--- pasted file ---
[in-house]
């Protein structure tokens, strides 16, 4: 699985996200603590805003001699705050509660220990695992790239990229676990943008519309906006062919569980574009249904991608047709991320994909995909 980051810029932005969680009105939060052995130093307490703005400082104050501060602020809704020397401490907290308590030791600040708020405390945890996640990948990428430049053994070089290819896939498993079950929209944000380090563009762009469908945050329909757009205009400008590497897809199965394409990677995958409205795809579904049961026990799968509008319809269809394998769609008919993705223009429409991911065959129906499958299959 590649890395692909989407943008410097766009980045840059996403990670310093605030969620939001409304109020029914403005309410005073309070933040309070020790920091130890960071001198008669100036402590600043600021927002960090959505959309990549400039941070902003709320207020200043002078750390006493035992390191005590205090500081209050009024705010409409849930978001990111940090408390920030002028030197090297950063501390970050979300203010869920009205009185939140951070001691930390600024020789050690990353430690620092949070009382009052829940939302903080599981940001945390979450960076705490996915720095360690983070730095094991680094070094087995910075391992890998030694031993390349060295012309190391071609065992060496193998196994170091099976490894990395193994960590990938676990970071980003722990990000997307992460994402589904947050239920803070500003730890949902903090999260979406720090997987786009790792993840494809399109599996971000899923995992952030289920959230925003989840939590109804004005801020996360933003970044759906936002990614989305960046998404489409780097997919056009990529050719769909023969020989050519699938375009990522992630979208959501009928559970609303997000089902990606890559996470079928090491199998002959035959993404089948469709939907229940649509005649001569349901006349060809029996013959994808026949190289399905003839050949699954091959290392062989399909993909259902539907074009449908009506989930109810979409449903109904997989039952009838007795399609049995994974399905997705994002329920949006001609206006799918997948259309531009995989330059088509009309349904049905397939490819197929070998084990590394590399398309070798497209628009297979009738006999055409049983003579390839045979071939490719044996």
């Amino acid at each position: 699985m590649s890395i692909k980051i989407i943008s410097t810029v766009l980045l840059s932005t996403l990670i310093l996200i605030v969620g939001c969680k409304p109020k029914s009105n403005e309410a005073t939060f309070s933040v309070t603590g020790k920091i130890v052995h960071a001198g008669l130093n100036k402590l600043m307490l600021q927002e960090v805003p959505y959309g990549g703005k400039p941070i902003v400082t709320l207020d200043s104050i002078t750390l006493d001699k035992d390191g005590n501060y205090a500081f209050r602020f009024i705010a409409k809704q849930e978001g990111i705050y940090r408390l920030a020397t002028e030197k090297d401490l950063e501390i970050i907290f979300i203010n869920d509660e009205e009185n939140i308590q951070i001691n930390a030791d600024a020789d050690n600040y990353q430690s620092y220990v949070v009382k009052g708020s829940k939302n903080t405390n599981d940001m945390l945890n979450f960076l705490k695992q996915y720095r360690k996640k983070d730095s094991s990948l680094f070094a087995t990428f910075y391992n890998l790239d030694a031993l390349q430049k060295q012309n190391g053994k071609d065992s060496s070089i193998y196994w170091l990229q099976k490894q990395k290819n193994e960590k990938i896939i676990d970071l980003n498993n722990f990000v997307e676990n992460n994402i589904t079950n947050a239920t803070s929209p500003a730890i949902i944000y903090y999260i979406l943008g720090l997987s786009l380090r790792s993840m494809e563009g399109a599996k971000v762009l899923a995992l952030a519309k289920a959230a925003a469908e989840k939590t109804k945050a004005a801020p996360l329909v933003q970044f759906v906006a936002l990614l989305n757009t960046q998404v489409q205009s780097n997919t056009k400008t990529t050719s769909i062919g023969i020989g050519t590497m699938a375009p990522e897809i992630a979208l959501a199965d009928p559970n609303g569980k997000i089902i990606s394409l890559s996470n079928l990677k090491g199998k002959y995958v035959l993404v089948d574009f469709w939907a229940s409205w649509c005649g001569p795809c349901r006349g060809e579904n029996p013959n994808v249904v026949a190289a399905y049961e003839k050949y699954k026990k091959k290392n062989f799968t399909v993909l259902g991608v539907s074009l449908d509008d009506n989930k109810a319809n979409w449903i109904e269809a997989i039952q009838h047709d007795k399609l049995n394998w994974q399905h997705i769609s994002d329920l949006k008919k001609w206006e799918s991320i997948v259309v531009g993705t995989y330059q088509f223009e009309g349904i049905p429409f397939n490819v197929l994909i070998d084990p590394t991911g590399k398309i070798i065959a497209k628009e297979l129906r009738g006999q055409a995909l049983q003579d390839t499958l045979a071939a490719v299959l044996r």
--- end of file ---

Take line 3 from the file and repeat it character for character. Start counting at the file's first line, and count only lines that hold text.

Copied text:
């Amino acid at each position: 699985m590649s890395i692909k980051i989407i943008s410097t810029v766009l980045l840059s932005t996403l990670i310093l996200i605030v969620g939001c969680k409304p109020k029914s009105n403005e309410a005073t939060f309070s933040v309070t603590g020790k920091i130890v052995h960071a001198g008669l130093n100036k402590l600043m307490l600021q927002e960090v805003p959505y959309g990549g703005k400039p941070i902003v400082t709320l207020d200043s104050i002078t750390l006493d001699k035992d390191g005590n501060y205090a500081f209050r602020f009024i705010a409409k809704q849930e978001g990111i705050y940090r408390l920030a020397t002028e030197k090297d401490l950063e501390i970050i907290f979300i203010n869920d509660e009205e009185n939140i308590q951070i001691n930390a030791d600024a020789d050690n600040y990353q430690s620092y220990v949070v009382k009052g708020s829940k939302n903080t405390n599981d940001m945390l945890n979450f960076l705490k695992q996915y720095r360690k996640k983070d730095s094991s990948l680094f070094a087995t990428f910075y391992n890998l790239d030694a031993l390349q430049k060295q012309n190391g053994k071609d065992s060496s070089i193998y196994w170091l990229q099976k490894q990395k290819n193994e960590k990938i896939i676990d970071l980003n498993n722990f990000v997307e676990n992460n994402i589904t079950n947050a239920t803070s929209p500003a730890i949902i944000y903090y999260i979406l943008g720090l997987s786009l380090r790792s993840m494809e563009g399109a599996k971000v762009l899923a995992l952030a519309k289920a959230a925003a469908e989840k939590t109804k945050a004005a801020p996360l329909v933003q970044f759906v906006a936002l990614l989305n757009t960046q998404v489409q205009s780097n997919t056009k400008t990529t050719s769909i062919g023969i020989g050519t590497m699938a375009p990522e897809i992630a979208l959501a199965d009928p559970n609303g569980k997000i089902i990606s394409l890559s996470n079928l990677k090491g199998k002959y995958v035959l993404v089948d574009f469709w939907a229940s409205w649509c005649g001569p795809c349901r006349g060809e579904n029996p013959n994808v249904v026949a190289a399905y049961e003839k050949y699954k026990k091959k290392n062989f799968t399909v993909l259902g991608v539907s074009l449908d509008d009506n989930k109810a319809n979409w449903i109904e269809a997989i039952q009838h047709d007795k399609l049995n394998w994974q399905h997705i769609s994002d329920l949006k008919k001609w206006e799918s991320i997948v259309v531009g993705t995989y330059q088509f223009e009309g349904i049905p429409f397939n490819v197929l994909i070998d084990p590394t991911g590399k398309i070798i065959a497209k628009e297979l129906r009738g006999q055409a995909l049983q003579d390839t499958l045979a071939a490719v299959l044996r």